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Perfection and Pandemic Can’t Coexist:

 

Wedding fails, news anchor fails, blooper reels, we’ve seen them all. Someone slips and falls on shows like America’s Funniest Home Videos and there’s no end to our giggles.

Someone else’s misery is always amusing to watch. But, here’s the strange thing that’s happening thanks to the Pandemic. Now, we can all be a part of all those epic fail videos we love to watch.

And, that my friend, is the wholesome truth.

Corona has come and lowered the collective standards of what we can accomplish in a Zoom meeting. Or even in a day while managing kids, cooking and work. Our daily grind has become a series of missteps and firsts at best.

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Great Things Can Come Out Of Misery:

 

Yet, somehow, we’re navigating this time with one quality that has continued to define our humanity.

We’re being patient with our coworkers on Zoom calls, we’re cutting ourselves some slack with our to do lists, and we’re letting our children just be. Because we don’t have anything to compare our current life to, we’re just giving and looking and looking for helpful ideas. Any stranger’s meaningful gesture is teaching us how we can do something nice for another one. No one is ours and we’re no one’s laughing stock.

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Strategies To Embrace Our Imperfections:

 

Progress not Perfection:

 

Thomas Edison invented the light bulb, but he also filed some 2300 other patents in his lifetime, majority of which remained obscure and unimpressive inventions. Bottom line, be free of judgment – of what you should be doing and where you should be at on the path. Keep moving without applying the brakes of self-doubt.

Your daily assignment is incomplete? Submit it. Your hair is messy? Be kind to it. Your kids are raising themselves? Thank them for their compassion and understanding. Have a looming deadline. Communicate your situation to the party who’s expecting results. Everyone understands.

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Relying on Unconditional Acceptance:

 

Why look for our identity in others’ approvals when we can fill ourselves up with unconditional acceptance? Why do we marvel at others while endlessly dwelling on our own possibilities? We can all redeem ourselves and start all over again – today! But, only if we believe we’re redeemable.

In some situations, we tell ourselves stories that are not true. They’re called IRRATIONAL FEARS. Be a reckless optimist. March forward no matter what. We put in the effort and let go off doubt. Simple. We’re not perfect, and so is no one else.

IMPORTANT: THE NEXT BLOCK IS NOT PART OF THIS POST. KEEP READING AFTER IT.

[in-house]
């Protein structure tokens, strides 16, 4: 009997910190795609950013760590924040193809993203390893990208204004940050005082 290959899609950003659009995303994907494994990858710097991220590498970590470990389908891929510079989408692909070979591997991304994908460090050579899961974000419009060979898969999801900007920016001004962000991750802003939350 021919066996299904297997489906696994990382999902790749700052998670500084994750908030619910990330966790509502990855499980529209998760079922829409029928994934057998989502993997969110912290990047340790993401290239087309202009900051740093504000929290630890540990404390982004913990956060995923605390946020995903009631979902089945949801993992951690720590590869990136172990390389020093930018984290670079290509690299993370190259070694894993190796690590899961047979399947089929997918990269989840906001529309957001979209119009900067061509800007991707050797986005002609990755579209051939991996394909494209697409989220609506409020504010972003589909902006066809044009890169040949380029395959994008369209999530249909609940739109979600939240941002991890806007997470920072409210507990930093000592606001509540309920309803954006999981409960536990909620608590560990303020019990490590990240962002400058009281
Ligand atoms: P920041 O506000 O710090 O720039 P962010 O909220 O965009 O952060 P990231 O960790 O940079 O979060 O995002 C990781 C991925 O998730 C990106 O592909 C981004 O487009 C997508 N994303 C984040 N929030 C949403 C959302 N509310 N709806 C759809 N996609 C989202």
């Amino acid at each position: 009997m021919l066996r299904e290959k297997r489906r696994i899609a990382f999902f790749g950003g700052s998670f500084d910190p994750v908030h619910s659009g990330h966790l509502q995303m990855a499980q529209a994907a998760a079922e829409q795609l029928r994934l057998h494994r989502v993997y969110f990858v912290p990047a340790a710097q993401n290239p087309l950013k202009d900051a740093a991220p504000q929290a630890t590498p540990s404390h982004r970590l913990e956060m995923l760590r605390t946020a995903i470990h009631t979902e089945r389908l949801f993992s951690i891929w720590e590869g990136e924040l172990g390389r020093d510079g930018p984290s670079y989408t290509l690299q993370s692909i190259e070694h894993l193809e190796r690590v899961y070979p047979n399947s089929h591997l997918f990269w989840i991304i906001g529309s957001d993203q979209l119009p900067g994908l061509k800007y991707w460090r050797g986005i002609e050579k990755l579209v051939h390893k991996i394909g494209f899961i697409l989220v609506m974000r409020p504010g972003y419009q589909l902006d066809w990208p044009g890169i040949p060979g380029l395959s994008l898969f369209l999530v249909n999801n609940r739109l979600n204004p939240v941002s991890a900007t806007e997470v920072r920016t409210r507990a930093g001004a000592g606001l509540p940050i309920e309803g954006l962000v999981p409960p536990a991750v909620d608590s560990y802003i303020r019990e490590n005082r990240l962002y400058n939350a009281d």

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Embrace Self-Compassion:

 

When we’re brooding our past, our present is holding our future hostage. It’s all about progress my dear, not perfection. Have high expectations but low standards so we can get started on our mission!

We all crave a sense of order, balance and calm in a world of information overload. And in this daily pursuit, we find ourselves even more lost. By adopting a compassionate approach to ourselves, we can stop chasing the perfect version of life that doesn’t really exist. We can stop the overwhelm and anxiety that are byproducts of our daily grind.

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Keep Moving Forward:

 

Ask yourself, right now, what is preventing you from having a strong sense of wellbeing. It’s mostly our thoughts of being wronged or ignored by people we cared for or love dearly. But, how can you decide the intent in their actions without knowing their full truth.

Your ideal life is quite different than what’s possible with so many unpredictable parameters in your real life. So, you didn’t read a book and tuck the kids into bed tonight or were not able to pack lunch that morning. Cut your losses and move on. Make tomorrow a better day! Try this. Lower your expectations every time you’re going somewhere or doing something for the first time. You’re guaranteed to have a golden time. Perfection is not progress.

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Pathway to Mastery:

 

The most predictable path to quality is quantity – but many people fail to achieve originality because they develop one or two ideas – then obsessively refine them trying to reach some kind of perfection. ~ Adam Grant

How many hours of practice do you think a figure skater endures before getting the perfect swirl, or the graceful leap. Ask Michelle Kwan, a figure skater, who once said, “Learning to skate means falling down over and over and over again.”

The point is that this time in our lives is the best one to repackage our services. It’s the best time to reengineer our products. It’s a great time to stop to listen what our clients truly want and what we want out of our lives.

So, go on, live your life. You’re trying your best already! There’s no better time to be imperfect!

 

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